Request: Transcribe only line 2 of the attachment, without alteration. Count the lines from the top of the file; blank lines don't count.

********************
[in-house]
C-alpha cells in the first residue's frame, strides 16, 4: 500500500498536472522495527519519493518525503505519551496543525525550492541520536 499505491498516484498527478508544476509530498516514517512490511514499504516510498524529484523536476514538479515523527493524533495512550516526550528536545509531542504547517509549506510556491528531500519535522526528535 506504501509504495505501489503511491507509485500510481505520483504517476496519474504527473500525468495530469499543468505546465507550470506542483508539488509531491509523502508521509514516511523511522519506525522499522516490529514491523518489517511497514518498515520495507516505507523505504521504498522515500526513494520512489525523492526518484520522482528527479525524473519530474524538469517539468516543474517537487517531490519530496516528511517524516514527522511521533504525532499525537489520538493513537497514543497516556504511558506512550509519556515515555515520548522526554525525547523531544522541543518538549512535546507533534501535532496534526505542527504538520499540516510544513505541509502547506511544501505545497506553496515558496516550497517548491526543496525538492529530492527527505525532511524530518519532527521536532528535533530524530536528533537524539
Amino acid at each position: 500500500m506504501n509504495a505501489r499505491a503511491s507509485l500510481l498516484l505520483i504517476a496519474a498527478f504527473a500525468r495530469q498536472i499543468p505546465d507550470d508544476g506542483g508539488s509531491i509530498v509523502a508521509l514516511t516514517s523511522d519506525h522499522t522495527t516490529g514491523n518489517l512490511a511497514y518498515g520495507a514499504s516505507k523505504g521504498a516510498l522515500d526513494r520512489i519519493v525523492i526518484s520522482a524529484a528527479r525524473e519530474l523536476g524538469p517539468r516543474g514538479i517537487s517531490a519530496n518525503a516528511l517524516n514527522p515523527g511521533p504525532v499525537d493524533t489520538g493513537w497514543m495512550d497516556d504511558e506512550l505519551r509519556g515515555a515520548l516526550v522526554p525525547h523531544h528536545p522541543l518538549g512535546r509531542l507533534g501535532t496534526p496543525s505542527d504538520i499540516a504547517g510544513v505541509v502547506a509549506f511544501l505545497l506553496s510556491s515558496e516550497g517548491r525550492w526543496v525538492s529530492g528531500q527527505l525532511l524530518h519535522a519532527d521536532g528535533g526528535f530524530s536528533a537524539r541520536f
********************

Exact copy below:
C-alpha cells in the first residue's frame, strides 16, 4: 500500500498536472522495527519519493518525503505519551496543525525550492541520536 499505491498516484498527478508544476509530498516514517512490511514499504516510498524529484523536476514538479515523527493524533495512550516526550528536545509531542504547517509549506510556491528531500519535522526528535 506504501509504495505501489503511491507509485500510481505520483504517476496519474504527473500525468495530469499543468505546465507550470506542483508539488509531491509523502508521509514516511523511522519506525522499522516490529514491523518489517511497514518498515520495507516505507523505504521504498522515500526513494520512489525523492526518484520522482528527479525524473519530474524538469517539468516543474517537487517531490519530496516528511517524516514527522511521533504525532499525537489520538493513537497514543497516556504511558506512550509519556515515555515520548522526554525525547523531544522541543518538549512535546507533534501535532496534526505542527504538520499540516510544513505541509502547506511544501505545497506553496515558496516550497517548491526543496525538492529530492527527505525532511524530518519532527521536532528535533530524530536528533537524539